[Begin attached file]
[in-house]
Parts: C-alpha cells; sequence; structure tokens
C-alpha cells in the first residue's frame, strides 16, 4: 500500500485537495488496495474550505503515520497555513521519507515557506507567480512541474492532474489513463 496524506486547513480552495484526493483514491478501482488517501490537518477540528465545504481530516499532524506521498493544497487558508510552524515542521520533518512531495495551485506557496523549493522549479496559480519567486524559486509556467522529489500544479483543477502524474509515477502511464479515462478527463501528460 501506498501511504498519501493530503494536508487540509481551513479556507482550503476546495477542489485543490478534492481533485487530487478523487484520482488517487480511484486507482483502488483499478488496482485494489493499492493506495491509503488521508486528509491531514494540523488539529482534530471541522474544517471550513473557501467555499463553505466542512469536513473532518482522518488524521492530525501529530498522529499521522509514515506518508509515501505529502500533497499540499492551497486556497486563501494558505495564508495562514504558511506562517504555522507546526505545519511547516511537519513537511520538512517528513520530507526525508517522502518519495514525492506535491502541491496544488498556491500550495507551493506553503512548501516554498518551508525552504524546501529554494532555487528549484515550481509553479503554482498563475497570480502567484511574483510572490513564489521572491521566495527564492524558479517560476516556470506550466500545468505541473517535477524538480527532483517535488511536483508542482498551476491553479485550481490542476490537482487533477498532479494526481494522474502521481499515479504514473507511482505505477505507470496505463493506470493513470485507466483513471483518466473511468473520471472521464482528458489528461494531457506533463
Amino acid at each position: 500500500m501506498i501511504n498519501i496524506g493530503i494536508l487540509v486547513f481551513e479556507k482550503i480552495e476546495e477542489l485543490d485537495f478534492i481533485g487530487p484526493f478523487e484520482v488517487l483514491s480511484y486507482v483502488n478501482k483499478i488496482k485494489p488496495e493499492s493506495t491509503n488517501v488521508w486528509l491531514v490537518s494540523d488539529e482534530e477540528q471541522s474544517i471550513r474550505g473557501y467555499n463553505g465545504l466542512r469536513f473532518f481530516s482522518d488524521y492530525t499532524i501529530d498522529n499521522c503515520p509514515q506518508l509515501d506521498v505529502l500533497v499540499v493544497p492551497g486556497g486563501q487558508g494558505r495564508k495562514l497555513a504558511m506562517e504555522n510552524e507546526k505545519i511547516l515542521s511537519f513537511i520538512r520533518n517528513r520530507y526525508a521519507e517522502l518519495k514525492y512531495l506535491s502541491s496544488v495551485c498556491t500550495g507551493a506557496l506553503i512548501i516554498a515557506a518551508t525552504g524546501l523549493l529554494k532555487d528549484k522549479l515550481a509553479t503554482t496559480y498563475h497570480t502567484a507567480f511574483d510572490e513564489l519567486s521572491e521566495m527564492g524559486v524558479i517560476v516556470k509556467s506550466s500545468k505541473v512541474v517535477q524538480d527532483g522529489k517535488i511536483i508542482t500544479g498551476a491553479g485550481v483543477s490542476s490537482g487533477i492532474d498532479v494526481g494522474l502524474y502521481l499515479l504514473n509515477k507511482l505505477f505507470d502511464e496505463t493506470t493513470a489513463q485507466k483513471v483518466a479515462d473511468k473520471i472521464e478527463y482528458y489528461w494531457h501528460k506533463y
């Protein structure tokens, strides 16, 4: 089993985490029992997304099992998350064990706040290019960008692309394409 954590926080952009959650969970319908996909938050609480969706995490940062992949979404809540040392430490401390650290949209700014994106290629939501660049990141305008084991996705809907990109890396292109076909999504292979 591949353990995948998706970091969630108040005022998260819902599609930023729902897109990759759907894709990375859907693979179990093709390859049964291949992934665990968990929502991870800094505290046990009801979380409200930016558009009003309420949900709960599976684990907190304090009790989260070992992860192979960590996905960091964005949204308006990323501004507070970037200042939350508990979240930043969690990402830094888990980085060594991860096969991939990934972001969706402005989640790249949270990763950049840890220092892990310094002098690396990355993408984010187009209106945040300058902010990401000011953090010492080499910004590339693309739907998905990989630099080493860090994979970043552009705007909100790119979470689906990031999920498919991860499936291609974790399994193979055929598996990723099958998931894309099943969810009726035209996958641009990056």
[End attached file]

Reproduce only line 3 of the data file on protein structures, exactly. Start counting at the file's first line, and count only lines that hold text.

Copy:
C-alpha cells in the first residue's frame, strides 16, 4: 500500500485537495488496495474550505503515520497555513521519507515557506507567480512541474492532474489513463 496524506486547513480552495484526493483514491478501482488517501490537518477540528465545504481530516499532524506521498493544497487558508510552524515542521520533518512531495495551485506557496523549493522549479496559480519567486524559486509556467522529489500544479483543477502524474509515477502511464479515462478527463501528460 501506498501511504498519501493530503494536508487540509481551513479556507482550503476546495477542489485543490478534492481533485487530487478523487484520482488517487480511484486507482483502488483499478488496482485494489493499492493506495491509503488521508486528509491531514494540523488539529482534530471541522474544517471550513473557501467555499463553505466542512469536513473532518482522518488524521492530525501529530498522529499521522509514515506518508509515501505529502500533497499540499492551497486556497486563501494558505495564508495562514504558511506562517504555522507546526505545519511547516511537519513537511520538512517528513520530507526525508517522502518519495514525492506535491502541491496544488498556491500550495507551493506553503512548501516554498518551508525552504524546501529554494532555487528549484515550481509553479503554482498563475497570480502567484511574483510572490513564489521572491521566495527564492524558479517560476516556470506550466500545468505541473517535477524538480527532483517535488511536483508542482498551476491553479485550481490542476490537482487533477498532479494526481494522474502521481499515479504514473507511482505505477505507470496505463493506470493513470485507466483513471483518466473511468473520471472521464482528458489528461494531457506533463